Z is Nissan’s most famous letter, having been with the Japanese automaker since the late 1960s, though 370Z, its latest descendent, has found itself outstaying its welcome as we approach a 12th year in production. The Z Proto looks like a worthy successor, so why don’t we seem to care?
Even in the dumpster fire that is 2020, the automotive industry has given us some reasons to rejoice in our love for cars. However, when finally Nissan started teasing their newest Z car, the majority of us met it with token appreciation. The hype just wasn’t as infectious as, say, that which preceded the A90 Supra’s unveil.
Only when we examine the two cars more closely do we start to appreciate how much more earnest Nissan’s intentions are. This is the company that has not stopped giving us slow selling fan favourite Z cars and GT-Rs regardless of their troubles in more mass markets segments. Yet the Zupra was able to hijack the same excitement for their new Austrian-made entrant seemingly without effort.
The 370Z might have been competitive earlier in its life, at a time where we were happy to interpret its rougher edges as character quirks and loveable idiosyncrasies. Not anymore. Nissan knows it needs a proper successor, and in their attempt to regain the favour of performance coupe lovers everywhere, have pretty much given us exactly the car we were screaming out for in the Z Proto. It might not be a production model quite yet, but it’s stupidly close.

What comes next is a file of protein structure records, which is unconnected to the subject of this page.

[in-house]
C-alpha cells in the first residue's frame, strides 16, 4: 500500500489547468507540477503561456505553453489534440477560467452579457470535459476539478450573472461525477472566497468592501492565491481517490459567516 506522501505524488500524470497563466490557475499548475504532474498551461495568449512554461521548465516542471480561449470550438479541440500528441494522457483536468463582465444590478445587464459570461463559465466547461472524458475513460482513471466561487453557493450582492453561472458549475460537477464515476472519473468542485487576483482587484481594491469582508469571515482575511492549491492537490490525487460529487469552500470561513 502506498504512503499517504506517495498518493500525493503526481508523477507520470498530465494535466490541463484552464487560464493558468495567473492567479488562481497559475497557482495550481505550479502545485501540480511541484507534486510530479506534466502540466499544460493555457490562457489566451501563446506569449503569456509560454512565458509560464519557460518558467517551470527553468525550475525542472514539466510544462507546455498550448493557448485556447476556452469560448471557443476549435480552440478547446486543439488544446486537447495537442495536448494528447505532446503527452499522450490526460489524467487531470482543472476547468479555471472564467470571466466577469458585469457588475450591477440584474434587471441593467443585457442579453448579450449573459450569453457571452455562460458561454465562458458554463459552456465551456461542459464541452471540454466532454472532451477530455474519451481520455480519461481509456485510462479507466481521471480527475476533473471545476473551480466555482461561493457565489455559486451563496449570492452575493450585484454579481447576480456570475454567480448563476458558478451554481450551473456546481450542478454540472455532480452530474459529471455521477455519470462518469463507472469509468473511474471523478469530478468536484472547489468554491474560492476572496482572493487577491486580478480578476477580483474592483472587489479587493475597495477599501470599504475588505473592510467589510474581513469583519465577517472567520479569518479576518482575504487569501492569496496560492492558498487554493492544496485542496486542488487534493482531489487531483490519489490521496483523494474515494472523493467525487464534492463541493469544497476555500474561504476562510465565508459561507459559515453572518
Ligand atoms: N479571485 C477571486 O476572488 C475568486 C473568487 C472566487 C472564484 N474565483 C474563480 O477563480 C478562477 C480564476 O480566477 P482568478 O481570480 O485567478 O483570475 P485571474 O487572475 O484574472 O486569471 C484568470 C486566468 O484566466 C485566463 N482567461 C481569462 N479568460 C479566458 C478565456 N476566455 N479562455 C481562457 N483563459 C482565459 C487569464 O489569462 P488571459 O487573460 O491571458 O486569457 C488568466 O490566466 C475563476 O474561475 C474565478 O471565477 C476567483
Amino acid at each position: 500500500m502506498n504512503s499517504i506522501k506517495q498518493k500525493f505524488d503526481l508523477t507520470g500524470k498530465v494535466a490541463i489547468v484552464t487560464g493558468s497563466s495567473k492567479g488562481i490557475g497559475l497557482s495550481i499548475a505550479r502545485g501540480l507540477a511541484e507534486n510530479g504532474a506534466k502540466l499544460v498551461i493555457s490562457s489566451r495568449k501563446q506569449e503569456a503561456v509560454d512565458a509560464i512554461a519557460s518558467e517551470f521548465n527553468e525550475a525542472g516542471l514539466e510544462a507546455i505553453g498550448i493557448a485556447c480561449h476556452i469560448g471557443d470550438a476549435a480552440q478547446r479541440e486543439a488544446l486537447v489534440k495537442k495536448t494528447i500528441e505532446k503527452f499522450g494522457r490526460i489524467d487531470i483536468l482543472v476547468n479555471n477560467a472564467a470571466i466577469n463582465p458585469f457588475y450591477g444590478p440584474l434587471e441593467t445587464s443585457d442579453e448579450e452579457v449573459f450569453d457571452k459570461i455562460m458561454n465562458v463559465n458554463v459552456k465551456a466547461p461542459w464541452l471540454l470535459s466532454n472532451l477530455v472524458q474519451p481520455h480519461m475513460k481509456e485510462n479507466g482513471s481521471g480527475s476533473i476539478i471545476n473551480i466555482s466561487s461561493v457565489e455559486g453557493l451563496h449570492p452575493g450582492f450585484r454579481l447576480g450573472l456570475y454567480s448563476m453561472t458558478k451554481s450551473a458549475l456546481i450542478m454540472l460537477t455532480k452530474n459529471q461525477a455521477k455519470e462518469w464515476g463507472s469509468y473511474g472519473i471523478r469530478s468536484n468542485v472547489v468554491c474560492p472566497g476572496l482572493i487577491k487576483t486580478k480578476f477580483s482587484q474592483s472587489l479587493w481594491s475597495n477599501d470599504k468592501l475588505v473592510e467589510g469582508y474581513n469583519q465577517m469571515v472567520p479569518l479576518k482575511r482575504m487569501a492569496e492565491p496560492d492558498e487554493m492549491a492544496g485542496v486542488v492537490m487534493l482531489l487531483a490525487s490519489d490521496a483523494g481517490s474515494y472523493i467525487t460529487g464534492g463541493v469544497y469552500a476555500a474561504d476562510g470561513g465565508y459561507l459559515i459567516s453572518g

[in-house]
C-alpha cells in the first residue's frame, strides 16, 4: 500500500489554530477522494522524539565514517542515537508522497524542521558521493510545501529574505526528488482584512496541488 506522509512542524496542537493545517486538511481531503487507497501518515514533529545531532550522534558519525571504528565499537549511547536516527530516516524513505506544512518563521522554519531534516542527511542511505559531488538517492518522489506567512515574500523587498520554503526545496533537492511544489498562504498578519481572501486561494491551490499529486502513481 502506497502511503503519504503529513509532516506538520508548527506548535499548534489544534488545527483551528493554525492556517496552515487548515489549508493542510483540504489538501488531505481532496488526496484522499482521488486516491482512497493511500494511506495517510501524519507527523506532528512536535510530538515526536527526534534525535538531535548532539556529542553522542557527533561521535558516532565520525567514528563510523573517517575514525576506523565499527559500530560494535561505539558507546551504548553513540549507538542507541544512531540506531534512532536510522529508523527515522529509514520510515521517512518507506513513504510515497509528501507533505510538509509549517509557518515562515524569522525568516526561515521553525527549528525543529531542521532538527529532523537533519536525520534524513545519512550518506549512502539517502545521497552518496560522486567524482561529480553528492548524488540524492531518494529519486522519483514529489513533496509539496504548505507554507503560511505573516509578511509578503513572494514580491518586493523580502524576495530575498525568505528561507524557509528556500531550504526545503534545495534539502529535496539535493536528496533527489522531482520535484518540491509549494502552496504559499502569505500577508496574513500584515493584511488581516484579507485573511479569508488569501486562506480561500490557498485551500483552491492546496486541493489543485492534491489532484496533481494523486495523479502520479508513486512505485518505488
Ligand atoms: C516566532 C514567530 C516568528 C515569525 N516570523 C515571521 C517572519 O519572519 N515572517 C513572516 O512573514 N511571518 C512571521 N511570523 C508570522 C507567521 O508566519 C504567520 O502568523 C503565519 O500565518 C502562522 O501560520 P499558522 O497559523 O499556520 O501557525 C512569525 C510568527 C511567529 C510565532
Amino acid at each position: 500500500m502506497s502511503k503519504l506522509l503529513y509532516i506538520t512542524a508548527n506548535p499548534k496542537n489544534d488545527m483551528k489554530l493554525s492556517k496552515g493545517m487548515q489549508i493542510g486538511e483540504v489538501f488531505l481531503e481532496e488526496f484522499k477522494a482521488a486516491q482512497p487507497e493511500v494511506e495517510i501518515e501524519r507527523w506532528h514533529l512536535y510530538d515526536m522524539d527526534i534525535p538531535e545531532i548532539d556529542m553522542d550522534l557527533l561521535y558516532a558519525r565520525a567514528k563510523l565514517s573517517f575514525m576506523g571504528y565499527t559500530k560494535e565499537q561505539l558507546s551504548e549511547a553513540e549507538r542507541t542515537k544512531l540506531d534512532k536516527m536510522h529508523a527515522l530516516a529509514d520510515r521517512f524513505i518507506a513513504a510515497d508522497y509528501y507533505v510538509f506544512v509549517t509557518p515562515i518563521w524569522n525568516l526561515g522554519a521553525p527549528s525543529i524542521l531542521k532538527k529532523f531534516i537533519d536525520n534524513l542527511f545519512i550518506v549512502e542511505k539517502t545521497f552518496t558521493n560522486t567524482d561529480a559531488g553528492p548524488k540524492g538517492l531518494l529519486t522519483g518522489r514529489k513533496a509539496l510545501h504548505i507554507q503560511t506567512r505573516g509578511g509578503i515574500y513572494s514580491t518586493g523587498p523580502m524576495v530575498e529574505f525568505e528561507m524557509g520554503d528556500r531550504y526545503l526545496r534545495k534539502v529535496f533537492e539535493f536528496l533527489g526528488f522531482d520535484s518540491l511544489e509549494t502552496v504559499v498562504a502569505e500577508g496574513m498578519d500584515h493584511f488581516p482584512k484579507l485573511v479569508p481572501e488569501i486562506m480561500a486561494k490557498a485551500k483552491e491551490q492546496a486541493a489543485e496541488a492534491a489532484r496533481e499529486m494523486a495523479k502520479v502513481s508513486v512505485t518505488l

Modern vs Retro
The Z Proto and GR Supra both have a relatively short wheelbase, short front/rear overhangs, long flat bonnet, and a roofline that starts to slope immediately after the windscreen ends. We’d love to put these two cars side by side and admire the unintentional resemblance, but the Nissan clearly has a more established record to this exterior formula.
The GR Supra’s shape is, ironically, reminiscent of the first Nissan Z car, the 240Z (S30), a car that spurred Toyota to create a competitor model in the first place. So when the Z Proto’s design was done with some clear retro nods to that original Z, the two modern-day cars can’t help but look somewhat similar.